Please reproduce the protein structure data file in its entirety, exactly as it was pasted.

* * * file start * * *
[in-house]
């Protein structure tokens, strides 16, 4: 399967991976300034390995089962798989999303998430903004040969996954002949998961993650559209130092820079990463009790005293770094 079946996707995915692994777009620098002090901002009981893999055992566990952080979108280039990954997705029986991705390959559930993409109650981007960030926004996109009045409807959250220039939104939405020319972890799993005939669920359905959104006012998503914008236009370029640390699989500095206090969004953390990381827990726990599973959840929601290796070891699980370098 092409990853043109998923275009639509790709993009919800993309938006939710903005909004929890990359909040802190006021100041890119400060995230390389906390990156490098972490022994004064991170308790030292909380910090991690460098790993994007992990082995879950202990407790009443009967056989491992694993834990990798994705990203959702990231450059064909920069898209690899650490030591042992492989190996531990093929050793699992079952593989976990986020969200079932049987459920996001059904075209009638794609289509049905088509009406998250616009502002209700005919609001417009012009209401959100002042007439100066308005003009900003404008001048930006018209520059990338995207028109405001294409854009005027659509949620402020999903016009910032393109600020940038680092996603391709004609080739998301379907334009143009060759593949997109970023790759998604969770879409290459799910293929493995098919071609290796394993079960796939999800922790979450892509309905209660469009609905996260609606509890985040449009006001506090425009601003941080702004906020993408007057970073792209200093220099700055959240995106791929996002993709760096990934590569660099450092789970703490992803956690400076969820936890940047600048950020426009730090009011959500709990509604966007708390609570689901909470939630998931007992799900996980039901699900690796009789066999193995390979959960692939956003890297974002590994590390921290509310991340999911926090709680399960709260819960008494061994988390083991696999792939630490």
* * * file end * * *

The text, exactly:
[in-house]
């Protein structure tokens, strides 16, 4: 399967991976300034390995089962798989999303998430903004040969996954002949998961993650559209130092820079990463009790005293770094 079946996707995915692994777009620098002090901002009981893999055992566990952080979108280039990954997705029986991705390959559930993409109650981007960030926004996109009045409807959250220039939104939405020319972890799993005939669920359905959104006012998503914008236009370029640390699989500095206090969004953390990381827990726990599973959840929601290796070891699980370098 092409990853043109998923275009639509790709993009919800993309938006939710903005909004929890990359909040802190006021100041890119400060995230390389906390990156490098972490022994004064991170308790030292909380910090991690460098790993994007992990082995879950202990407790009443009967056989491992694993834990990798994705990203959702990231450059064909920069898209690899650490030591042992492989190996531990093929050793699992079952593989976990986020969200079932049987459920996001059904075209009638794609289509049905088509009406998250616009502002209700005919609001417009012009209401959100002042007439100066308005003009900003404008001048930006018209520059990338995207028109405001294409854009005027659509949620402020999903016009910032393109600020940038680092996603391709004609080739998301379907334009143009060759593949997109970023790759998604969770879409290459799910293929493995098919071609290796394993079960796939999800922790979450892509309905209660469009609905996260609606509890985040449009006001506090425009601003941080702004906020993408007057970073792209200093220099700055959240995106791929996002993709760096990934590569660099450092789970703490992803956690400076969820936890940047600048950020426009730090009011959500709990509604966007708390609570689901909470939630998931007992799900996980039901699900690796009789066999193995390979959960692939956003890297974002590994590390921290509310991340999911926090709680399960709260819960008494061994988390083991696999792939630490």